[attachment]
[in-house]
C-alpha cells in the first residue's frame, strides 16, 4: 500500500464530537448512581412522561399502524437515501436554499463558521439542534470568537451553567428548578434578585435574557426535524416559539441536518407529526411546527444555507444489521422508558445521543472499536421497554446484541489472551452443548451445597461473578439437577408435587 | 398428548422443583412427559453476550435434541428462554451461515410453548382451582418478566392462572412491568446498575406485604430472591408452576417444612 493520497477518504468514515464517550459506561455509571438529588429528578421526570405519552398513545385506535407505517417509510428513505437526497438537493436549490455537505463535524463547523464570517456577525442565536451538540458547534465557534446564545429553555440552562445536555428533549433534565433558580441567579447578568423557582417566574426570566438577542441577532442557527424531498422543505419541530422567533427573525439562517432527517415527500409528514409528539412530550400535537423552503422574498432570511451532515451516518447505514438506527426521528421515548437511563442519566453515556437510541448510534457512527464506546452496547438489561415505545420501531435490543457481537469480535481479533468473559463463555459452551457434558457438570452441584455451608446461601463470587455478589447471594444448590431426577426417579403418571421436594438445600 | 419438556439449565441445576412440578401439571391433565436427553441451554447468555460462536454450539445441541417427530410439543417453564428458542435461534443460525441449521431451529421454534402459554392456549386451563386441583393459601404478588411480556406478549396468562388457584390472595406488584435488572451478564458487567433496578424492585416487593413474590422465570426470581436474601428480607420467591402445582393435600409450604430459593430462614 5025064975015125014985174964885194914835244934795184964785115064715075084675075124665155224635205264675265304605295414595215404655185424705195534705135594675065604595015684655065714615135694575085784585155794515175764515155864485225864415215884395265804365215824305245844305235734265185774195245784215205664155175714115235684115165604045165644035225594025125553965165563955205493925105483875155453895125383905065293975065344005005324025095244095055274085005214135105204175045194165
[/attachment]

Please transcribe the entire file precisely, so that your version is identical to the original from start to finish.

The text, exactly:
[in-house]
C-alpha cells in the first residue's frame, strides 16, 4: 500500500464530537448512581412522561399502524437515501436554499463558521439542534470568537451553567428548578434578585435574557426535524416559539441536518407529526411546527444555507444489521422508558445521543472499536421497554446484541489472551452443548451445597461473578439437577408435587 | 398428548422443583412427559453476550435434541428462554451461515410453548382451582418478566392462572412491568446498575406485604430472591408452576417444612 493520497477518504468514515464517550459506561455509571438529588429528578421526570405519552398513545385506535407505517417509510428513505437526497438537493436549490455537505463535524463547523464570517456577525442565536451538540458547534465557534446564545429553555440552562445536555428533549433534565433558580441567579447578568423557582417566574426570566438577542441577532442557527424531498422543505419541530422567533427573525439562517432527517415527500409528514409528539412530550400535537423552503422574498432570511451532515451516518447505514438506527426521528421515548437511563442519566453515556437510541448510534457512527464506546452496547438489561415505545420501531435490543457481537469480535481479533468473559463463555459452551457434558457438570452441584455451608446461601463470587455478589447471594444448590431426577426417579403418571421436594438445600 | 419438556439449565441445576412440578401439571391433565436427553441451554447468555460462536454450539445441541417427530410439543417453564428458542435461534443460525441449521431451529421454534402459554392456549386451563386441583393459601404478588411480556406478549396468562388457584390472595406488584435488572451478564458487567433496578424492585416487593413474590422465570426470581436474601428480607420467591402445582393435600409450604430459593430462614 5025064975015125014985174964885194914835244934795184964785115064715075084675075124665155224635205264675265304605295414595215404655185424705195534705135594675065604595015684655065714615135694575085784585155794515175764515155864485225864415215884395265804365215824305245844305235734265185774195245784215205664155175714115235684115165604045165644035225594025125553965165563955205493925105483875155453895125383905065293975065344005005324025095244095055274085005214135105204175045194165